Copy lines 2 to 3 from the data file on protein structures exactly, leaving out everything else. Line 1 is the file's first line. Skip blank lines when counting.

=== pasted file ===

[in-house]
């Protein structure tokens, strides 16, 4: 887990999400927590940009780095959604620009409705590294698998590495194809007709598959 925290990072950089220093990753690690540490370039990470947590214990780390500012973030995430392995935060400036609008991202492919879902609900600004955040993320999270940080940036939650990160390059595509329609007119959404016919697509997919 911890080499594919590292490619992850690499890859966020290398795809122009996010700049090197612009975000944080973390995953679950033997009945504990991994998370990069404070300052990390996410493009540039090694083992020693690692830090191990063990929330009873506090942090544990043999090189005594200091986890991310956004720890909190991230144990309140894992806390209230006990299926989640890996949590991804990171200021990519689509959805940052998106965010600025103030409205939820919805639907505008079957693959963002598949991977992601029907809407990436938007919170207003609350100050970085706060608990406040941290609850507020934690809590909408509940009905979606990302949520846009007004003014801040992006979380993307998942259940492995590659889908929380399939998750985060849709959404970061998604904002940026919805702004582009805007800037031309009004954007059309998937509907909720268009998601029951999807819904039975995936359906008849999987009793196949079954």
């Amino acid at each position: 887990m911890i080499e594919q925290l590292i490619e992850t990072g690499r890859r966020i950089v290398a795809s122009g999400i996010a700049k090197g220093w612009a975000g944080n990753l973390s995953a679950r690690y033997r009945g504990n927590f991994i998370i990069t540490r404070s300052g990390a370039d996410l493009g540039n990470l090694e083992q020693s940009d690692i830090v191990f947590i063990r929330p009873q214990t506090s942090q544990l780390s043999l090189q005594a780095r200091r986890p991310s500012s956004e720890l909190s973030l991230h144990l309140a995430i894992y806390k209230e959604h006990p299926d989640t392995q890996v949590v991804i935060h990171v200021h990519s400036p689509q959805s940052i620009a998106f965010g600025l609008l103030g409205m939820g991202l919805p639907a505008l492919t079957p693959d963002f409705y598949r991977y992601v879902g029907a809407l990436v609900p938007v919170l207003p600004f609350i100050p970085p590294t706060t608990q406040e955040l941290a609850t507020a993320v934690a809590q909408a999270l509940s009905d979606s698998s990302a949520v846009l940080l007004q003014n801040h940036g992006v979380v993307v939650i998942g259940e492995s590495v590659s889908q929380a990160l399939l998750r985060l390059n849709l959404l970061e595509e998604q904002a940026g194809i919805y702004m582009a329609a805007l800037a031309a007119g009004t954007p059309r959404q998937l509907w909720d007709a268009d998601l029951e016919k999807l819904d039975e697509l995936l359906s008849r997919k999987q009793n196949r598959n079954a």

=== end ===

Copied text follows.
């Protein structure tokens, strides 16, 4: 887990999400927590940009780095959604620009409705590294698998590495194809007709598959 925290990072950089220093990753690690540490370039990470947590214990780390500012973030995430392995935060400036609008991202492919879902609900600004955040993320999270940080940036939650990160390059595509329609007119959404016919697509997919 911890080499594919590292490619992850690499890859966020290398795809122009996010700049090197612009975000944080973390995953679950033997009945504990991994998370990069404070300052990390996410493009540039090694083992020693690692830090191990063990929330009873506090942090544990043999090189005594200091986890991310956004720890909190991230144990309140894992806390209230006990299926989640890996949590991804990171200021990519689509959805940052998106965010600025103030409205939820919805639907505008079957693959963002598949991977992601029907809407990436938007919170207003609350100050970085706060608990406040941290609850507020934690809590909408509940009905979606990302949520846009007004003014801040992006979380993307998942259940492995590659889908929380399939998750985060849709959404970061998604904002940026919805702004582009805007800037031309009004954007059309998937509907909720268009998601029951999807819904039975995936359906008849999987009793196949079954």
């Amino acid at each position: 887990m911890i080499e594919q925290l590292i490619e992850t990072g690499r890859r966020i950089v290398a795809s122009g999400i996010a700049k090197g220093w612009a975000g944080n990753l973390s995953a679950r690690y033997r009945g504990n927590f991994i998370i990069t540490r404070s300052g990390a370039d996410l493009g540039n990470l090694e083992q020693s940009d690692i830090v191990f947590i063990r929330p009873q214990t506090s942090q544990l780390s043999l090189q005594a780095r200091r986890p991310s500012s956004e720890l909190s973030l991230h144990l309140a995430i894992y806390k209230e959604h006990p299926d989640t392995q890996v949590v991804i935060h990171v200021h990519s400036p689509q959805s940052i620009a998106f965010g600025l609008l103030g409205m939820g991202l919805p639907a505008l492919t079957p693959d963002f409705y598949r991977y992601v879902g029907a809407l990436v609900p938007v919170l207003p600004f609350i100050p970085p590294t706060t608990q406040e955040l941290a609850t507020a993320v934690a809590q909408a999270l509940s009905d979606s698998s990302a949520v846009l940080l007004q003014n801040h940036g992006v979380v993307v939650i998942g259940e492995s590495v590659s889908q929380a990160l399939l998750r985060l390059n849709l959404l970061e595509e998604q904002a940026g194809i919805y702004m582009a329609a805007l800037a031309a007119g009004t954007p059309r959404q998937l509907w909720d007709a268009d998601l029951e016919k999807l819904d039975e697509l995936l359906s008849r997919k999987q009793n196949r598959n079954a």